MK: Also in WALL-E, there was a scene from Hello Dolly! Since I know you starred in a production of Dolly in high school was that your idea to incorporate that?

Angus: (laughs) It was actually not my idea, it was - the director Andrew [Stanton] had been in Hello Dolly! as well. Yeah. he had been Barnaby, and I played Horace Vandergelder, but we'd kinda bonded over our musical theater experiences, one of the things that we have in common. I remember Andrew saying that he ended up meeting with Michael Crawford over the course of the production of WALL-E and Michael Crawford had finally gotten to see WALL-E - 'cause he - I think - I don't know if he had to sign off on his uh - in his voice being used - but it was something really interesting - the way that the movie began - where it's - the very first part of the movie is - is this song um - 'Put On Your Sunday Clothes' and um - it starts with this out there - it is the first line and you see this, like, space. And apparently in the production of the film Hello Dolly uh - the director, Gene Kelly had - they were doing this scene in - and they were recording music because they, of course, had to record the music before they did the - the movie and uh - I think Gene Kelly wasn't quite getting what he wanted out of it so he told Michael Crawford to imagine the - just the universe - like not imagine the world, imagine like the - the solar system. And so the direct - and that had been the direction that would ultimately get the performance out of Michael Crawford that Gene Kelly was happy with. And so for Michael Crawford to see WALL-E and the very first image be this image of space was actually quite startling [to him] and - and an odd callback to something we didn't even know was - was an experience of his.

MK: In 2003, you worked on Finding Nemo. How did Finding Dory come about?

Angus: That's right. Well, Andrew and I - Andrew Stanton the director and I - had worked together for a number of years on WALL-E and Bug's Life - a lot of films - and he was looking for someone to just help make the movie with and it was an opportunity for him to be a bit of a mentor as he had been in the past and to potentially - like he's - he has a number of duties as vice president at the company - he wanted somebody that would understand what he wanted out of the film and be able to communicate that to the crew should he have to be in other meetings and so - we had worked together well in the past and he asked me if I would join him on the film and I, of course, said yes. So it's been a really wonderful partnership that we have. And, I think we're a wonderful complement to each other.

MK: How has the technology changed since you started at Pixar?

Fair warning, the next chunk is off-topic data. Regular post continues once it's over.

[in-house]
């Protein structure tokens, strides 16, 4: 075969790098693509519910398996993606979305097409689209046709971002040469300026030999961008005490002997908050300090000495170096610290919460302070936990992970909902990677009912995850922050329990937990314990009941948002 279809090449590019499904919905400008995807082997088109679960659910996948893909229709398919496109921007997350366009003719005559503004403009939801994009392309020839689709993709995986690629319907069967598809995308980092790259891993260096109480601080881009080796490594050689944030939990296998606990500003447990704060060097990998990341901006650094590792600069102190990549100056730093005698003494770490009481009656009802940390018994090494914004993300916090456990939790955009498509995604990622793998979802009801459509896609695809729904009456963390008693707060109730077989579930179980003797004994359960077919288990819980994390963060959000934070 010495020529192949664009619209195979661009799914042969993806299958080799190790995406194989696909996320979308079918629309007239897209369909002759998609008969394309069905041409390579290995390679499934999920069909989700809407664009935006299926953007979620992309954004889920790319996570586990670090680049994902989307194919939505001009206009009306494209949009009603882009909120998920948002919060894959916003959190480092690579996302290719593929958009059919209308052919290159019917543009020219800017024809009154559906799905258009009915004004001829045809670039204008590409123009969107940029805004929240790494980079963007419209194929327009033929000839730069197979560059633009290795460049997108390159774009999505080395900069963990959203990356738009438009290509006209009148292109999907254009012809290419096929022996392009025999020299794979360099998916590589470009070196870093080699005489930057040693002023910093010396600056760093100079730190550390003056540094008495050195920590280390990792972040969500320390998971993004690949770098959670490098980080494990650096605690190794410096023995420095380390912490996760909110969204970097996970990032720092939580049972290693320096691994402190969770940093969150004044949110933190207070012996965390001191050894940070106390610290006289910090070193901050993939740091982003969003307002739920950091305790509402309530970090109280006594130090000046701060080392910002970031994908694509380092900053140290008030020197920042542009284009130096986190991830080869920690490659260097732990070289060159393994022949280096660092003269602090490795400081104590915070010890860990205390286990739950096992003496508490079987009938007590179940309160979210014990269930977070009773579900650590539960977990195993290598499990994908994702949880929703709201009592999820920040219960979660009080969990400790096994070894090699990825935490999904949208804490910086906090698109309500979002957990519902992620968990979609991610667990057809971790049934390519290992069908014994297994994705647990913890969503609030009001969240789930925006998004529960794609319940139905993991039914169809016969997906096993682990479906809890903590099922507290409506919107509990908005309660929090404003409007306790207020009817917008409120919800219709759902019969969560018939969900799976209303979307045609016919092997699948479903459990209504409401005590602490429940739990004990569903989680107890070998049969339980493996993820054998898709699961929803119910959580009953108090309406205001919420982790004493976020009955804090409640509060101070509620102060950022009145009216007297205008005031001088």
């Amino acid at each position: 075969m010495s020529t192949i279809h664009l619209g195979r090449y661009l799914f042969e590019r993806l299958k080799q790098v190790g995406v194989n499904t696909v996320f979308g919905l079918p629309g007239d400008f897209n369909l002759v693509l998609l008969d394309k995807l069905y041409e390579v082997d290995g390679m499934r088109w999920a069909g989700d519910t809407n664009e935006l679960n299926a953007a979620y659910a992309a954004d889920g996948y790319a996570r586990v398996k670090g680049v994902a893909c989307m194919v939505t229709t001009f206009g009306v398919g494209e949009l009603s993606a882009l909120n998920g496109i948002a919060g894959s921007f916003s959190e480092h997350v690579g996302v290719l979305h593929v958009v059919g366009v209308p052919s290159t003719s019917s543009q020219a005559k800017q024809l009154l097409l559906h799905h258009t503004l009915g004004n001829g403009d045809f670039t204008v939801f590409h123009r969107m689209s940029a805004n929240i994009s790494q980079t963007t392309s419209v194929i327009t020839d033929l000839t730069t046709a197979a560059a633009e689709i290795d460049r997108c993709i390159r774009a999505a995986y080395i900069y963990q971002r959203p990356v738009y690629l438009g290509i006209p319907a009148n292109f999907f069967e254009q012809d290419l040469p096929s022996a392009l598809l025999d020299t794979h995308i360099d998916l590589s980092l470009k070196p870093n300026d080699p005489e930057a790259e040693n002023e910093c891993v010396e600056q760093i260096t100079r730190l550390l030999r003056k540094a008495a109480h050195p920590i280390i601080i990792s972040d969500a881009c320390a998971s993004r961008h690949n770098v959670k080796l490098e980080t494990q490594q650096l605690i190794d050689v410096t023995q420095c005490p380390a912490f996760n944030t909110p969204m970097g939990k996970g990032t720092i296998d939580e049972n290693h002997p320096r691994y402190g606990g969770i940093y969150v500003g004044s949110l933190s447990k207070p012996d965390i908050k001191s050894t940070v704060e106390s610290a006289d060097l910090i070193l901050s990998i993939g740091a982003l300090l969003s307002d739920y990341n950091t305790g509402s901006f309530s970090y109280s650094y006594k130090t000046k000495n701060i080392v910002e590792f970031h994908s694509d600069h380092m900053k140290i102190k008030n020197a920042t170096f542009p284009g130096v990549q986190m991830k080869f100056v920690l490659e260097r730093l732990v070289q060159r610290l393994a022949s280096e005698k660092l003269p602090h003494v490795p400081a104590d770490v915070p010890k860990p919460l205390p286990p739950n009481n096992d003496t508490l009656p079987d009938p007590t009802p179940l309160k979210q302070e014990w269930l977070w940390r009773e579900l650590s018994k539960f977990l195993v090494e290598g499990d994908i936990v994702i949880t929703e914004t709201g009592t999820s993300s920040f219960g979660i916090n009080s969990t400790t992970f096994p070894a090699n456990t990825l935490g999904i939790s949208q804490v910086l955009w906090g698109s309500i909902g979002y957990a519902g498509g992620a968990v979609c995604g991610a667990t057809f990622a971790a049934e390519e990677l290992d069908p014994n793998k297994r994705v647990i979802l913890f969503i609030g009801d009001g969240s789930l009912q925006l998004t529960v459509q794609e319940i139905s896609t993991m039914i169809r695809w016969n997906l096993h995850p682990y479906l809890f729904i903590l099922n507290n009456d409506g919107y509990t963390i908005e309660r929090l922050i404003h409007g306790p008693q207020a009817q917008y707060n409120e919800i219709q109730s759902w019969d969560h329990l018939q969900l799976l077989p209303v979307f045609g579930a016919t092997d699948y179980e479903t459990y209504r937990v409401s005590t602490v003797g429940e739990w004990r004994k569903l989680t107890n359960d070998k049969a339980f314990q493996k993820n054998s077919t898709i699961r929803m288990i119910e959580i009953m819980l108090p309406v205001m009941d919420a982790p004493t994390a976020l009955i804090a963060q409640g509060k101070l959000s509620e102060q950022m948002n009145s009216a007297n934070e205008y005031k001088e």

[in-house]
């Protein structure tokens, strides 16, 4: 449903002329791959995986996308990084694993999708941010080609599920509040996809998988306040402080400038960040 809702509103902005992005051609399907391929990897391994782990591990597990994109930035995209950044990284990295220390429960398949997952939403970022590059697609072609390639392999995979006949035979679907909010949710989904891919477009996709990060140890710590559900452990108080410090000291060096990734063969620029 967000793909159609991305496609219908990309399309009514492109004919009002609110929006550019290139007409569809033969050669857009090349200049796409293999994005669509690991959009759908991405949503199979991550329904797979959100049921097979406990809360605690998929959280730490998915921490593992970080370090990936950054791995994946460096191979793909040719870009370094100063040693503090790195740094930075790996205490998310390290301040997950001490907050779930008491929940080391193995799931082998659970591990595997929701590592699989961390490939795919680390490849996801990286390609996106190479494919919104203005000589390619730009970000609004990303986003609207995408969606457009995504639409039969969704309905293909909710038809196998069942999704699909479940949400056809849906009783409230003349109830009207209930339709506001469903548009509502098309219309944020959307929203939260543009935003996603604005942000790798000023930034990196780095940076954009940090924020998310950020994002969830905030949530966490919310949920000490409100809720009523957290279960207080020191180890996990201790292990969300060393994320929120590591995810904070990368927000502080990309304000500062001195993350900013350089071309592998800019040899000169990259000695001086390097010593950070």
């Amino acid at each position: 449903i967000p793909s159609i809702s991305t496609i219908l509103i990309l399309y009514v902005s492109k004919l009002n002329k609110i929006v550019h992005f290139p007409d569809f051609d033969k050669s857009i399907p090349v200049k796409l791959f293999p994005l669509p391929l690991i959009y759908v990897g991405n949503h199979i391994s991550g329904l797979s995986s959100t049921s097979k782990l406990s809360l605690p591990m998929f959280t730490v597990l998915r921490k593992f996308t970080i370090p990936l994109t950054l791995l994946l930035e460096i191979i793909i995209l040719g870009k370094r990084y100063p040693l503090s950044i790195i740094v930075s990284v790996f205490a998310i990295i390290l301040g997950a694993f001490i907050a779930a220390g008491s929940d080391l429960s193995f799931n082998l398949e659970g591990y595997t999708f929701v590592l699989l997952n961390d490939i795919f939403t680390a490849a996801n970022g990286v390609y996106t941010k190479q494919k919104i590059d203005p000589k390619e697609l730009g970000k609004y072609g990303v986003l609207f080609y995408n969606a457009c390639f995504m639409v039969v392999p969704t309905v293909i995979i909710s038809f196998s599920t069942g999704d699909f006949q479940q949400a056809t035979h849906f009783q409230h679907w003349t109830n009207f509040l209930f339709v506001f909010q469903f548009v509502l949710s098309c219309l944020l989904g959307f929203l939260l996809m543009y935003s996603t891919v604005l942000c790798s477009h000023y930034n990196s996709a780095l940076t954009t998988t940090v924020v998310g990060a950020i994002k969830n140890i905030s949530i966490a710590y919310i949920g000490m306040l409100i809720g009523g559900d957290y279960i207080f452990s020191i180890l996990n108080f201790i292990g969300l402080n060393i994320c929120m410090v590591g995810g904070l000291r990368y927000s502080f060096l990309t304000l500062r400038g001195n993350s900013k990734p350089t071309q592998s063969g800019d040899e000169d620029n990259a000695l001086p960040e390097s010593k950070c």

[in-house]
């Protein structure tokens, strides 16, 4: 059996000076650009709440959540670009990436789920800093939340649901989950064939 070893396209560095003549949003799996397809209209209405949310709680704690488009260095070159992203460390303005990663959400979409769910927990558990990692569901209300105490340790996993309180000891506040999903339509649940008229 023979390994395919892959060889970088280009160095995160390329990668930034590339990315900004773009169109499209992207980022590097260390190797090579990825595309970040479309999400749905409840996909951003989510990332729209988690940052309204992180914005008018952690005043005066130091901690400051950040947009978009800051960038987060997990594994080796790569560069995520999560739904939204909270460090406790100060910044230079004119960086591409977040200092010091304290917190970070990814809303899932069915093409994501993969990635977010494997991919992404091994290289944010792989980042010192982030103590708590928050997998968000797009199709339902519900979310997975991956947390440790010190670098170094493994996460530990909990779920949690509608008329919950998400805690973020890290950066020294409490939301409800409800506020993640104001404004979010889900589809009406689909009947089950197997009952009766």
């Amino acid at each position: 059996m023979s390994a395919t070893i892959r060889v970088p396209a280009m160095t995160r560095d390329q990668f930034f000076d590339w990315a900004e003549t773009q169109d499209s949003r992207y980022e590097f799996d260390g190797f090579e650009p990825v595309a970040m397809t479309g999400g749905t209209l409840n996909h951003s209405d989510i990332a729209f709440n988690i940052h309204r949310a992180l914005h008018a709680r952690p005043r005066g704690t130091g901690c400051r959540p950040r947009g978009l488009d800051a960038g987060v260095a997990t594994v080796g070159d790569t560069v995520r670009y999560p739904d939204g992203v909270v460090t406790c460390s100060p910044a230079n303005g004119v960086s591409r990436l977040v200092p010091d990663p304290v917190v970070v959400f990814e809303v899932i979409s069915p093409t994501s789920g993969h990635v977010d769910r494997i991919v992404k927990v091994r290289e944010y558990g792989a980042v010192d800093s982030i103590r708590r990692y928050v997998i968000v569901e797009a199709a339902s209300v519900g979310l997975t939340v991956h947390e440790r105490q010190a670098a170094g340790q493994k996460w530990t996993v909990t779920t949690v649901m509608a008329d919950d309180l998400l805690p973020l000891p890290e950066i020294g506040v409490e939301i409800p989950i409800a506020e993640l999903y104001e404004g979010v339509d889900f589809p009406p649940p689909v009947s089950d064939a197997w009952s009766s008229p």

Angus: Well - as a filmmaker the technology will [allow us] to tell a variety of different stories or whatever stories we'll tell at the time we're able to make the movie, there were thirteen years that passed from the first film to the second film in Finding Dory and so that meant that the materials we could do - the ideas we could put on the screen were a lot less limited. In the first film, if you wanted a fish to break the surface of the water, it was gonna cost a lot of time and money and that wasn't as expensive in making the second film. So it just sort of opened the possibilities of what you could tell narratively, where the locations you could go. It doesn't necessarily make the movie any easier to make, but it was a roadblock that we didn't have on this film - there were plenty of other narrative challenges, but - for example, the water technology was something that was just much, much better this time around - and just had advanced so much in every department, every type of thing from the lighting - we took advantage of new lighting software that had first been introduced in Monsters University and the animation software was entirely different from the time that - like it was built from the ground up - since we did Finding Dory - so in every department, you're utilizing next generation tools. And that allows you a greater depth of artistic expression. That is, of all things, it's still ultimately the most challenging thing - is the storytelling and so this time the challenge was telling the story about Dory's backstory and telling a story about a character who doesn't remember a lot of stuff is a real challenge so that was just as much of a challenge as some of our technical issues or technical challenges such as Hank the Octopus, which was the most complex character that Pixar has ever attempted and I'm very proud with the result.

MK: I loved that you added lots of humor.

Angus: Well, I - I like funny things. I was gonna say one thing that we - when we're making movies we're always trying to make ourselves laugh - make things that we think are funny in the movie. So, when you - you know, if we can make ourselves laugh, having seen the movie over and over again, then we know that it's something that maybe audiences will enjoy and that's the way you kinda get through movies that take so long.

MK: The voice for little Dory was adorable!

Angus: Yeah. Yeah. Yeah, that was the producer's daughter, actually. And, you know, the productions take a while so she - by the time she was finished with the movie, she was a little bit too old, so she could kinda mimic the kid voice, but she was a very good actress so that - that really helped.